Is it 2017 yet?

While clearing things out of my father and stepmother’s house in Cambridge, Massachusetts last month, I flung open the fridge and began aggressively throwing out any food with an expiry date of 2016. It took a few minutes, and a quickly filled trashcan, before I realised that 2016 was not yet over and the callously discarded food was still good. Momentarily believing that it was 2017 was muddled thinking, clearly. But it was also wishful thinking. 2016 has brought a litany of shocks: Brexit; my father’s arrest; my stepmother’s bicycle accident which has rendered her quadriplegic (hence the clearing out of my parent’s house in preparation for a move to wheelchair accessible accommodations); and now a Trump victory in the US presidential elections. Coincidently, 2016 is also the year that I planned to be the most aggressive in getting my blood sugars down in preparation for having a child.
I’ve written before about how easy it is for me to underplay the severity of my disease. And now, in the face of so many difficult events and stressors, I’m slipping into old habits. I can find a million excuses to relegate diabetes to the bottom of the priority list and focus on more immediate goals, especially when the immediate priority involves taking care of a family member. For instance, making the decision to keep my blood sugar on the high side so I wouldn’t have to deal with the time-wasting repercussions of a low blood sugar came more naturally than I like to admit when I was home in Cambridge. In fact, it came so naturally that I don’t even remember explicitly making that decision, it was just second nature.
Two days after I got back to London after almost a month away in the US, I had my HBA1c done. I had toyed with the idea of postponing the appointment, as I knew the value would be higher than my last one. My last one was the lowest in recent memory and there were both complicated and superficial reasons (such as enjoying being a ‘good diabetic’) for not wanting to let go of that HBA1c value. As expected, my value had gone up – not significantly but enough to put the plans for trying for a baby on hold. And as anticipated, I felt like a failure.
Now that a few days have passed and the self-flagellation has come to an end, I’m viewing that number (notice I’m not disclosing it!) as a wake up call. I’ve not been at my best and most energetic lately, which I’ve been attributing to the external factors mentioned. But I know a lot of it is due to high blood sugar. Having high blood sugar makes everything feel so much more daunting; in contrast, now that I’ve finally had the chance to experience it, I now understand how much stronger and more capable I am when my sugars are in control.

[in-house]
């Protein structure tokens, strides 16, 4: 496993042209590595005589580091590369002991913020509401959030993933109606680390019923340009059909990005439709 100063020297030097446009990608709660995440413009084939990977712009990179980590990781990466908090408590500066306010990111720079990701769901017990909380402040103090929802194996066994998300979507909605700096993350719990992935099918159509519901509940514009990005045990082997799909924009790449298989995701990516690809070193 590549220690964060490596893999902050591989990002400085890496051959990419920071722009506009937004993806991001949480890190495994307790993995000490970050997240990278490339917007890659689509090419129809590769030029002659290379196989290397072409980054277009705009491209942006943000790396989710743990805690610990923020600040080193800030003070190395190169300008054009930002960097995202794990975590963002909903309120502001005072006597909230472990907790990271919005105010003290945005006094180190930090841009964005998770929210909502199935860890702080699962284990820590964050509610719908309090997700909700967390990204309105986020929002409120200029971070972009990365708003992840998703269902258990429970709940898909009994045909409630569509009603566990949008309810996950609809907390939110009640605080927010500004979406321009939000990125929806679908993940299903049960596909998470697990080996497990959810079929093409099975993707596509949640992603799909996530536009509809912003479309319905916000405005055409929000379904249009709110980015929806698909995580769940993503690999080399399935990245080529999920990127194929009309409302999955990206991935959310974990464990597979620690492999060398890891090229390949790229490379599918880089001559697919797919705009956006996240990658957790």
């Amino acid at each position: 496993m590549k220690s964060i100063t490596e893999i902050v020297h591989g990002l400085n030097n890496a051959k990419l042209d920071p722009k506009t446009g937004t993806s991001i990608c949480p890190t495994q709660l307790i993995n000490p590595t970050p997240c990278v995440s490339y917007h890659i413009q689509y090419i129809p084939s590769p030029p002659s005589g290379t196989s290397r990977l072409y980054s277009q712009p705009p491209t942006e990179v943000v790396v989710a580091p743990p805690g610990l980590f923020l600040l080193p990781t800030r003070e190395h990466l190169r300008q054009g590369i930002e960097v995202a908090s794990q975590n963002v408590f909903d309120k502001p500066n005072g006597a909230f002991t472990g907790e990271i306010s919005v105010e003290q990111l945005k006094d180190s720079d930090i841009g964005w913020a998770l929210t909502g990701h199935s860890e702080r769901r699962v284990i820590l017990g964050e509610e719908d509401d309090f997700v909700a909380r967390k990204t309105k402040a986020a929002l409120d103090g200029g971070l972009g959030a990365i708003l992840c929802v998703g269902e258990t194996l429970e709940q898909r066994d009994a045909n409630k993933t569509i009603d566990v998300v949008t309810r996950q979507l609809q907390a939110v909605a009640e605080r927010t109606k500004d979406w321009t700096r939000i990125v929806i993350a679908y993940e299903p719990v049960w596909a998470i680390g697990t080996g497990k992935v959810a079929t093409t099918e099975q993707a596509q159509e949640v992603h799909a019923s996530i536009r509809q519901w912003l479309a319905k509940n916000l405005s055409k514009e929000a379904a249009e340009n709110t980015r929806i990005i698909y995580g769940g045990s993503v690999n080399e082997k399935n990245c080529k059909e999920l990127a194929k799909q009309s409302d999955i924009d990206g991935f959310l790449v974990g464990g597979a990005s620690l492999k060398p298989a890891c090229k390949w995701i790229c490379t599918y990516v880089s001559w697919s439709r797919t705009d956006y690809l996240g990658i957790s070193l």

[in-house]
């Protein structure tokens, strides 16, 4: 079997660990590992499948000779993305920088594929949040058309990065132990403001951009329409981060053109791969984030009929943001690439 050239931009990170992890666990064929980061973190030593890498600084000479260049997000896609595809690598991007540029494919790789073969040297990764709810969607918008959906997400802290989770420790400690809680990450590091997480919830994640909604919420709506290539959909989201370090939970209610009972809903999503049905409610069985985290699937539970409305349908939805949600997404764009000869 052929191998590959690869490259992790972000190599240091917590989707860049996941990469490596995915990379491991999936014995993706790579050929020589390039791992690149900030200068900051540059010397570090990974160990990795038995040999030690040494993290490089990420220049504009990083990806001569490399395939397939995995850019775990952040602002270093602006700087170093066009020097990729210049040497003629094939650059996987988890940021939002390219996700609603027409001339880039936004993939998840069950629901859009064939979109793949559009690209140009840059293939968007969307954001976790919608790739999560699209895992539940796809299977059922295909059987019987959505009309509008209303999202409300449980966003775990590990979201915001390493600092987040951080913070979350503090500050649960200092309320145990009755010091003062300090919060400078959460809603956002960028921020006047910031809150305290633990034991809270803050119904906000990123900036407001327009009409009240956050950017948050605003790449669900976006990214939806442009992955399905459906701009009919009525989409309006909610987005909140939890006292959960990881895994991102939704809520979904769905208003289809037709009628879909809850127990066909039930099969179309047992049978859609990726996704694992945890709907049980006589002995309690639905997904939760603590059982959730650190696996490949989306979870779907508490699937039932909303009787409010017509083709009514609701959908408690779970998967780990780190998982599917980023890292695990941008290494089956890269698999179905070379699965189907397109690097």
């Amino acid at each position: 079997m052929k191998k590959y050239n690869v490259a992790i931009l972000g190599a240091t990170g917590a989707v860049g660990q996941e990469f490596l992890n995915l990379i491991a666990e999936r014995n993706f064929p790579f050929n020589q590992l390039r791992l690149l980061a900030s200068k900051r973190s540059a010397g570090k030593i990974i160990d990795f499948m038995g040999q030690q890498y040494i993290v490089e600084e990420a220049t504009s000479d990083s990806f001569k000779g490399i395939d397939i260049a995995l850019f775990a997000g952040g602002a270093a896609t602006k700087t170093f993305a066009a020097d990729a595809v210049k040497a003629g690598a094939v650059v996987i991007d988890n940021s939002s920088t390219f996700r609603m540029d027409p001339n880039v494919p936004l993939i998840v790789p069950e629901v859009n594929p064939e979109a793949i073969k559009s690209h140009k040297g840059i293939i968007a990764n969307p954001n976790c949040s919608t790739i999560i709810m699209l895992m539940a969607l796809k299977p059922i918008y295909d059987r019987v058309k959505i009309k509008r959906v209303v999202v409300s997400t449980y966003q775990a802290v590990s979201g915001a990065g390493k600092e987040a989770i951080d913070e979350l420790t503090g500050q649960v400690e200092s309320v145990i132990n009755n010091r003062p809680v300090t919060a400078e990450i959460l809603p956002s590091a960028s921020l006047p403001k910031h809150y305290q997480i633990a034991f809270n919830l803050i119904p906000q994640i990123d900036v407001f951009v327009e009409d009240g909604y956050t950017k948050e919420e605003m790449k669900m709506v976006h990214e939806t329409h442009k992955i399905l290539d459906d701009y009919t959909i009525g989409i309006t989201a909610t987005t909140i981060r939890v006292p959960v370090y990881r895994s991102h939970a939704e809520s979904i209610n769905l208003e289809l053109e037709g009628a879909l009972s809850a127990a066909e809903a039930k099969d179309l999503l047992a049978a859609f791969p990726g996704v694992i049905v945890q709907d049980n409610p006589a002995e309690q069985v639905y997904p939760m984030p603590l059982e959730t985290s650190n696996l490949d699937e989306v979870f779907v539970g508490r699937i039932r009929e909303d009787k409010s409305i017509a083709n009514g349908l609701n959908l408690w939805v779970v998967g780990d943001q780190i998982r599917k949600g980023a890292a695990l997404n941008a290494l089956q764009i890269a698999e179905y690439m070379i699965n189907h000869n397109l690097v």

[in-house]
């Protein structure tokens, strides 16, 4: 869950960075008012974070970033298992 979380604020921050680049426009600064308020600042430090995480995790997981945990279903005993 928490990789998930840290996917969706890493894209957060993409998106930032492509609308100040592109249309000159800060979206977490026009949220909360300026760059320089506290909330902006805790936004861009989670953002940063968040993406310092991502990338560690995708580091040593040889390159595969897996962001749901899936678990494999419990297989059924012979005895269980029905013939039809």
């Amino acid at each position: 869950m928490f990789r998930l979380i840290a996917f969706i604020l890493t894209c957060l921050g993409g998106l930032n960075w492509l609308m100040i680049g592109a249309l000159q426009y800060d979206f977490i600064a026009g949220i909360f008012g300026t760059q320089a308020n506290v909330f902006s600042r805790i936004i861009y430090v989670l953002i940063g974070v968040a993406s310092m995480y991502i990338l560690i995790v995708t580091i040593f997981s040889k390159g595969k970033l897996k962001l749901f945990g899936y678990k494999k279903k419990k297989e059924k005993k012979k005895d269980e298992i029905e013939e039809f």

I had my HBA1c test done on election day. The following day, I took some time away from my private struggle to focus on the more public one of a Clinton loss. Although I’m extremely distraught about Trump’s presidential win, one benefit is that it’s a collective mourning and I’ve been learning from others on how they are dealing with the blow. There’s been a lot of talk of being compassionate and kind to others as a reaction to the hatred exposed, espoused, and emboldened by the election.  But there’s also been a lot of talk about the importance of self-care and how caring for oneself and caring for others is not mutually exclusive but can be a positive feedback loop.
In something that should have been ingrained in me the first time I watched the safety video on an airplane, I need to remember that it’s not a toss up between helping myself and helping others but that helping myself will make it easier to help others. This is especially pertinent with diabetes, when I know that I’m much more effective and stronger when my blood sugar is better controlled. I just need to consciously remember this lesson especially when I’m prone to fall back on old habits when stressed. But, at least, if I fail, 2017 is just around the corner.